"Society is undergoing an enormous structural change, a revolution from an industrial society to a "super-industrial society". This change will overwhelm people, the accelerated rate of technological and social change leaving them disconnected and suffering from "shattering stress and disorientation". One of the components of such shock is information overload."
These thoughts were written in 1970. 39 freakin' years ago. Before the fax. Before FedEx. Before Xerox. Before the PC. Before cell phones and PDAs. Before cable and satellite TV. Before video conferencing. Before the internet. Before outsourcing. Before Tivo.
Alvin Toffler published a book in 1970 called Future Shock. And guess what. Now is the future he was writing about.
He forecast the acceleration of daily life, the decline of the nuclear family, the spread of loneliness and rise of religion. Toffler also anticipated cloning, virtual reality, niche markets, work-at-home, product customization, the "de-massification" of the mass media, and the threat of terrorism.
Forget Nostradamus. Alvin Toffler is a futurist you can track. He is still alive, still writing, still predicting with his wife Heidi who is also a futurist.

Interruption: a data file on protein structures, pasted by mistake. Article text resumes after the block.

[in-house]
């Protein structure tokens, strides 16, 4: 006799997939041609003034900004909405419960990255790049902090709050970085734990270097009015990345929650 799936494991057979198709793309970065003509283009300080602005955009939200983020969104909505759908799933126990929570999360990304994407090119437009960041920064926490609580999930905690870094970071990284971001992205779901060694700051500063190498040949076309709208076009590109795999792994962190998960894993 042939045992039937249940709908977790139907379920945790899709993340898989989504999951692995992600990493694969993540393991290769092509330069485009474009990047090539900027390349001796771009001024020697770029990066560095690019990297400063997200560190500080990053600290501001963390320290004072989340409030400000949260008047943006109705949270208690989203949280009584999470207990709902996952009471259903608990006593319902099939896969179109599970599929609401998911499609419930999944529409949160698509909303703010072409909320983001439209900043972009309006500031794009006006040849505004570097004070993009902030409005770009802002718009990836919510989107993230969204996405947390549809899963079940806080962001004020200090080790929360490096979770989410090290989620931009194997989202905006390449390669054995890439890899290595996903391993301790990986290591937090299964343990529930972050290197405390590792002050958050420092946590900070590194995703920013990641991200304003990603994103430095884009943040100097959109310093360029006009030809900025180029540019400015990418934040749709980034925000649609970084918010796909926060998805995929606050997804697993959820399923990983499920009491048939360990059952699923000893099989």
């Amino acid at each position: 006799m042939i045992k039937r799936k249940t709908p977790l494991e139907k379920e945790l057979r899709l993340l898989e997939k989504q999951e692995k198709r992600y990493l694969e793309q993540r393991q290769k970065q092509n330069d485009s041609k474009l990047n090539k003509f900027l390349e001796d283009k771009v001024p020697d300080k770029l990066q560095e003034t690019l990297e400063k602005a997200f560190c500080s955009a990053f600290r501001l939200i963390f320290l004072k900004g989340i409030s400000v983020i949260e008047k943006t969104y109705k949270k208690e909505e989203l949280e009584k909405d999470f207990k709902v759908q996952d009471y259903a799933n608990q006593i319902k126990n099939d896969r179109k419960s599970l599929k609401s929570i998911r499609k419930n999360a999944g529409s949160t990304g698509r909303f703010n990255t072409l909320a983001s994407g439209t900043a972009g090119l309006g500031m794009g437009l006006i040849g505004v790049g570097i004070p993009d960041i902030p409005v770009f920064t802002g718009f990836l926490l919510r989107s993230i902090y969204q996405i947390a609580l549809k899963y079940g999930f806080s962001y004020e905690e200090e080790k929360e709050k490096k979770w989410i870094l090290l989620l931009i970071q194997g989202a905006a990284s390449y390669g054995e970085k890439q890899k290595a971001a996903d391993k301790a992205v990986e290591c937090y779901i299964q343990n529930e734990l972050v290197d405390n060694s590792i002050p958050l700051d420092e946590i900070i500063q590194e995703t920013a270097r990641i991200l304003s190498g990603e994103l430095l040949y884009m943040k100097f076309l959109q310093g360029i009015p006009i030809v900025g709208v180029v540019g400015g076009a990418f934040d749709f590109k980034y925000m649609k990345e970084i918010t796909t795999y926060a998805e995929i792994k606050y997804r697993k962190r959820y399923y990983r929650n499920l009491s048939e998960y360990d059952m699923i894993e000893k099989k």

I did a book report on Future Shock as a senior in high school. I had to present it to the PTA. I remember my overall reaction to the book. "It makes me tired just reading it. I will need to figure out how to escape and find a place to relax."
I still feel the same way. There is no escape from work, if you have it. Your employer plugs you into a 24/7 umbilical cord that sucks the life out of you. By the time you figure out how to work your phone, it is outdated. Your work may well be in three different time zones, including one on the other side of the world.
We hate to admit it, but we are disoriented, overwhelmed, and scrambling to keep up.
Here is some good news from Mr. Toffler. "Society needs people who take care of the elderly and who know how to be compassionate and honest. Society needs people who work in hospitals. Society needs all kinds of skills that are not just cognitive; they're emotional, they're affectional. You can't run the society on data and computers alone." Maybe there is a place for me.
Why didn't we listen, Mr. Toffler? Not that we could have changed anything. But maybe we could have been better prepared.
Instead of only studying history, why don't we spend more time studying the future?
And by the way, Mr. Toffler, can you give me the winning numbers in this week's Powerball?